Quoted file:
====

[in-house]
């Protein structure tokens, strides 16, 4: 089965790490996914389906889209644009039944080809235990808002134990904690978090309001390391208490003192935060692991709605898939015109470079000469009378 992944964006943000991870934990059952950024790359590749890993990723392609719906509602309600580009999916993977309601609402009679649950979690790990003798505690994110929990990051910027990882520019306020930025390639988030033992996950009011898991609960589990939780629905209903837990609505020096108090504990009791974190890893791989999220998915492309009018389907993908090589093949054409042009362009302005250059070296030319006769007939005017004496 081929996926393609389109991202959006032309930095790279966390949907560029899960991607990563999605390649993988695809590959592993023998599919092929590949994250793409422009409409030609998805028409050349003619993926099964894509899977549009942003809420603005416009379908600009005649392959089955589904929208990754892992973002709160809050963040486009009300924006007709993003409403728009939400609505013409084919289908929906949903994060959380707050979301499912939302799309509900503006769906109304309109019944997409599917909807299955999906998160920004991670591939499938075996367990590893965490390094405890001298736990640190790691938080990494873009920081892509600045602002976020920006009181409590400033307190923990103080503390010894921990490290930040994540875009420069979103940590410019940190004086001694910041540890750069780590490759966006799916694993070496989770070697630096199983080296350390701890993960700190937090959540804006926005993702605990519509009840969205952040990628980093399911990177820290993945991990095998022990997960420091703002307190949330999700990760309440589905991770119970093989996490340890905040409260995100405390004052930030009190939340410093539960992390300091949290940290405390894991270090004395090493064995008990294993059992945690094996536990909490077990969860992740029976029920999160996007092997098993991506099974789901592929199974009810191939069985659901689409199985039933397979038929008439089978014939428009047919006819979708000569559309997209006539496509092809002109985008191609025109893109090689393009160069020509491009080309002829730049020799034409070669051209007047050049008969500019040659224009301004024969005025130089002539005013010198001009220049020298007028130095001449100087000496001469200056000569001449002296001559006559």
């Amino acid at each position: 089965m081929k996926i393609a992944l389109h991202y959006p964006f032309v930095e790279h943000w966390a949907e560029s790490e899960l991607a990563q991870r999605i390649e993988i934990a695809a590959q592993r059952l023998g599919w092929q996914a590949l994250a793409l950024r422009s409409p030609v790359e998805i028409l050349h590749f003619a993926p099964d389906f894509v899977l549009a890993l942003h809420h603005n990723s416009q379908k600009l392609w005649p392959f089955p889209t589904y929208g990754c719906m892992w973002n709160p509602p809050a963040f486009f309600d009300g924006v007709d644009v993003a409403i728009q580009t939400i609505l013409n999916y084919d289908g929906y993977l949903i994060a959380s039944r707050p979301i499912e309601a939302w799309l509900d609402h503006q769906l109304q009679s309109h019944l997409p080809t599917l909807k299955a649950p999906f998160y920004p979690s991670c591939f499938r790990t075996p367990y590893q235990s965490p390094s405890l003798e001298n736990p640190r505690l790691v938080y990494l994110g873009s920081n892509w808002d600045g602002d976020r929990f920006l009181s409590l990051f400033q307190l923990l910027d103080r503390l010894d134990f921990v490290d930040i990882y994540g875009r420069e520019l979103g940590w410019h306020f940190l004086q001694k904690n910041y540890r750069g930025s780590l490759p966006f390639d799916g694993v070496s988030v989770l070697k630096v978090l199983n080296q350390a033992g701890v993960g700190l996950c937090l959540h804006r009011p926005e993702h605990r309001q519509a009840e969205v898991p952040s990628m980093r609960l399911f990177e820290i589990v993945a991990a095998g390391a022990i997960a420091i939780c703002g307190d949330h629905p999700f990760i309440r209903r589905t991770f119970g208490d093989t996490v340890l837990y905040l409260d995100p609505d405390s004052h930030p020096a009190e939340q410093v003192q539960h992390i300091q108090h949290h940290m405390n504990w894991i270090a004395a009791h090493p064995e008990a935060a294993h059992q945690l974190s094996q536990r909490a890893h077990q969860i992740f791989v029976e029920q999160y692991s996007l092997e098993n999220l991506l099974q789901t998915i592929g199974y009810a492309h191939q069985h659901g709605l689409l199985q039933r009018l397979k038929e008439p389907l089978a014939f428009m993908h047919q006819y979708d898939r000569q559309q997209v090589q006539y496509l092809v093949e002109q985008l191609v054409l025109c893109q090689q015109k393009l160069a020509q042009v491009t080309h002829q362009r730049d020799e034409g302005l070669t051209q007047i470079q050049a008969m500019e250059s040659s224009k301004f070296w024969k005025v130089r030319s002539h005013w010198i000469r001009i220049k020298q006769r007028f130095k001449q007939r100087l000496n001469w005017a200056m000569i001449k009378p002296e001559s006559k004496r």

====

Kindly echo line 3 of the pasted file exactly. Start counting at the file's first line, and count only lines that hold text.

């Amino acid at each position: 089965m081929k996926i393609a992944l389109h991202y959006p964006f032309v930095e790279h943000w966390a949907e560029s790490e899960l991607a990563q991870r999605i390649e993988i934990a695809a590959q592993r059952l023998g599919w092929q996914a590949l994250a793409l950024r422009s409409p030609v790359e998805i028409l050349h590749f003619a993926p099964d389906f894509v899977l549009a890993l942003h809420h603005n990723s416009q379908k600009l392609w005649p392959f089955p889209t589904y929208g990754c719906m892992w973002n709160p509602p809050a963040f486009f309600d009300g924006v007709d644009v993003a409403i728009q580009t939400i609505l013409n999916y084919d289908g929906y993977l949903i994060a959380s039944r707050p979301i499912e309601a939302w799309l509900d609402h503006q769906l109304q009679s309109h019944l997409p080809t599917l909807k299955a649950p999906f998160y920004p979690s991670c591939f499938r790990t075996p367990y590893q235990s965490p390094s405890l003798e001298n736990p640190r505690l790691v938080y990494l994110g873009s920081n892509w808002d600045g602002d976020r929990f920006l009181s409590l990051f400033q307190l923990l910027d103080r503390l010894d134990f921990v490290d930040i990882y994540g875009r420069e520019l979103g940590w410019h306020f940190l004086q001694k904690n910041y540890r750069g930025s780590l490759p966006f390639d799916g694993v070496s988030v989770l070697k630096v978090l199983n080296q350390a033992g701890v993960g700190l996950c937090l959540h804006r009011p926005e993702h605990r309001q519509a009840e969205v898991p952040s990628m980093r609960l399911f990177e820290i589990v993945a991990a095998g390391a022990i997960a420091i939780c703002g307190d949330h629905p999700f990760i309440r209903r589905t991770f119970g208490d093989t996490v340890l837990y905040l409260d995100p609505d405390s004052h930030p020096a009190e939340q410093v003192q539960h992390i300091q108090h949290h940290m405390n504990w894991i270090a004395a009791h090493p064995e008990a935060a294993h059992q945690l974190s094996q536990r909490a890893h077990q969860i992740f791989v029976e029920q999160y692991s996007l092997e098993n999220l991506l099974q789901t998915i592929g199974y009810a492309h191939q069985h659901g709605l689409l199985q039933r009018l397979k038929e008439p389907l089978a014939f428009m993908h047919q006819y979708d898939r000569q559309q997209v090589q006539y496509l092809v093949e002109q985008l191609v054409l025109c893109q090689q015109k393009l160069a020509q042009v491009t080309h002829q362009r730049d020799e034409g302005l070669t051209q007047i470079q050049a008969m500019e250059s040659s224009k301004f070296w024969k005025v130089r030319s002539h005013w010198i000469r001009i220049k020298q006769r007028f130095k001449q007939r100087l000496n001469w005017a200056m000569i001449k009378p002296e001559s006559k004496r």